Walmart is the largest private employer in this country and nearly 60 percent of its hourly employees are women. Unfortunately, according to many of its associates, Walmart is not truly a place of opportunity for women. Although Walmart’s female employees keep stores running and help the company generate profits, they aren’t always treated with respect. That’s why we need your help.
The problems facing the women who work at Walmart are extensive and reflect the company’s systemic lack of respect for workers. More than one million female Walmart employees have alleged the company discriminated against them in pay and promotions. Moreover, Walmart’s company policies do not adequately protect women from sexual harassment. And the impact of Walmart’s malfeasance is felt beyond individual employees. Bottom of the barrel healthcare policies, unfair scheduling practices, and inadequate sick and family leave for associates place a huge burden on entire families.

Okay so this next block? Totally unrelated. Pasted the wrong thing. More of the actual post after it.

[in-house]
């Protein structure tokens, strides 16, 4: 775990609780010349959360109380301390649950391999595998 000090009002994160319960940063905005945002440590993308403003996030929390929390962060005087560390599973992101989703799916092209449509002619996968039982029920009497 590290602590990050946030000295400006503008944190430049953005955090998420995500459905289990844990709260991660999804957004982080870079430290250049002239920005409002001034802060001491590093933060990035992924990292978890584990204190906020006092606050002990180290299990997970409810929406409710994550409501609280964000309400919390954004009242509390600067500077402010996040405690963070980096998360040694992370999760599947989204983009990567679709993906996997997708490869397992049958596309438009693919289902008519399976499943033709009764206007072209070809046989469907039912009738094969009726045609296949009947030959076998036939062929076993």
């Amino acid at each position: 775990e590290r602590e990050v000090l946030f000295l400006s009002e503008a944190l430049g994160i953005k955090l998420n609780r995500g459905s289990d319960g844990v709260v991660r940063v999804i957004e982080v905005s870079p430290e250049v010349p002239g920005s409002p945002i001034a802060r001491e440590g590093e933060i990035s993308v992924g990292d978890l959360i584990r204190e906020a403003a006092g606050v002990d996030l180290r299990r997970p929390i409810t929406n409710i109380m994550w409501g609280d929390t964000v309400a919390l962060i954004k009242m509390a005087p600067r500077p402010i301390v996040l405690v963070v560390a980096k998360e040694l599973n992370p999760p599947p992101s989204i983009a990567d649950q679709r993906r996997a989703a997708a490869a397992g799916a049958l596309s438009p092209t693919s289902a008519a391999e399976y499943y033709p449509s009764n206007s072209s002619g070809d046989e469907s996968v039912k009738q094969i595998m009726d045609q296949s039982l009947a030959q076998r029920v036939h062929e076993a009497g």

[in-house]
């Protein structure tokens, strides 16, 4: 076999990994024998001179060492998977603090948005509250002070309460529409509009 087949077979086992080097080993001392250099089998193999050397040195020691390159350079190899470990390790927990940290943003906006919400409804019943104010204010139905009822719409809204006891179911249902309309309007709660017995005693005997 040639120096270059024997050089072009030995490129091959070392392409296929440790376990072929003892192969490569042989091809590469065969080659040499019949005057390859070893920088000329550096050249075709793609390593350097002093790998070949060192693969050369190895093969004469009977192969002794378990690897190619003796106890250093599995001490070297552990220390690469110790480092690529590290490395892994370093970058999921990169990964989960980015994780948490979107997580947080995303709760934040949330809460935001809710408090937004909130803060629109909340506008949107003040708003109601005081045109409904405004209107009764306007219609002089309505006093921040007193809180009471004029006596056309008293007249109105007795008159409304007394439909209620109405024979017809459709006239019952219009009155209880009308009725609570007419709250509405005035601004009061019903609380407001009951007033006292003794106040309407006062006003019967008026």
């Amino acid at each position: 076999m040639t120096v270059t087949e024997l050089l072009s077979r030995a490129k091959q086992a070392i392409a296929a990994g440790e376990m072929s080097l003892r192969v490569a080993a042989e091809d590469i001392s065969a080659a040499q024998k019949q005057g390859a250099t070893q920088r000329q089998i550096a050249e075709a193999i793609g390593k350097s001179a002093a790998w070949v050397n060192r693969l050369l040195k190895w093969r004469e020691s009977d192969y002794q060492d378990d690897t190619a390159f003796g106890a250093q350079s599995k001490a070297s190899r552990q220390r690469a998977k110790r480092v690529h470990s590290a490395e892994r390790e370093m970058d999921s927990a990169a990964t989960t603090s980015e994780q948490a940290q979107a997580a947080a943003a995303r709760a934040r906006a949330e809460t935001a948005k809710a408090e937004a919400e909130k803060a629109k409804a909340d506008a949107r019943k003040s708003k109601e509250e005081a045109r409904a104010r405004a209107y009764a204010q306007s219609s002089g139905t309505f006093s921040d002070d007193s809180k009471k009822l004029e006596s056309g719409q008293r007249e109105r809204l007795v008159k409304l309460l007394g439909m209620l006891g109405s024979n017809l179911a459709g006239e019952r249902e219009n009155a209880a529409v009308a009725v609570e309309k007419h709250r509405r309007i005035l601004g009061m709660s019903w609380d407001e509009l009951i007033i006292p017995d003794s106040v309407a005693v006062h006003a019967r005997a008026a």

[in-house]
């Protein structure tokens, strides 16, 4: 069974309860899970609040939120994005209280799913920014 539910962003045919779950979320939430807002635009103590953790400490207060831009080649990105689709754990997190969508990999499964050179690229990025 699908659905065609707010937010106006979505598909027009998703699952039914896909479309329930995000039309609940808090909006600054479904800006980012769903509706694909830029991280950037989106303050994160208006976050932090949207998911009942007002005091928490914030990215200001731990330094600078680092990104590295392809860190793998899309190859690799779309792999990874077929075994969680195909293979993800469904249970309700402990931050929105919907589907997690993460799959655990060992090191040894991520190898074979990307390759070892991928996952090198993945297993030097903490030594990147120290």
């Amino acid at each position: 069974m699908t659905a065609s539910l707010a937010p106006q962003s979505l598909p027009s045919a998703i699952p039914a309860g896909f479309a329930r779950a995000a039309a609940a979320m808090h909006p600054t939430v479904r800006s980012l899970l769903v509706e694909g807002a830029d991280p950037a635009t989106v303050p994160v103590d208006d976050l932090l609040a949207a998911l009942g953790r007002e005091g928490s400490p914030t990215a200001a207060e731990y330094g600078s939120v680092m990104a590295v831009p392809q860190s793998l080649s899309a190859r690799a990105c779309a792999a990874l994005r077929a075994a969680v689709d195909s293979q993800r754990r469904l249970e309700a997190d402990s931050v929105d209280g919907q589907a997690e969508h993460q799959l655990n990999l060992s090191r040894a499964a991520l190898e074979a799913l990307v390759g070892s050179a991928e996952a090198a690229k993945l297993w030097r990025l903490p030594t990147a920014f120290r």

We know Walmart can do better. That’s why public pressure to improve their labor practices is so important. In our report “Creating Hourly Careers: A New Vision for Walmart and the Country,” Nelson Lichtenstein, the MacArthur Foundation Chair in History at UC Santa Barbara, and Erin Johansson found that small changes in policy – which the company can easily afford – would make a huge difference for workers. As Lichtenstein pointed out, Walmart could pay its millions of associates a living wage, with a minimal rise in product costs. Because Walmart employs one percent of the country’s workforce, the impact on the economy as a whole would be profound.
The women of Walmart deserve respect on the job. Let Walmart CEO Mike Duke know that the company’s policies are not acceptable and that you demand that America’s workers be treated better.
*photo courtesy of Our Walmart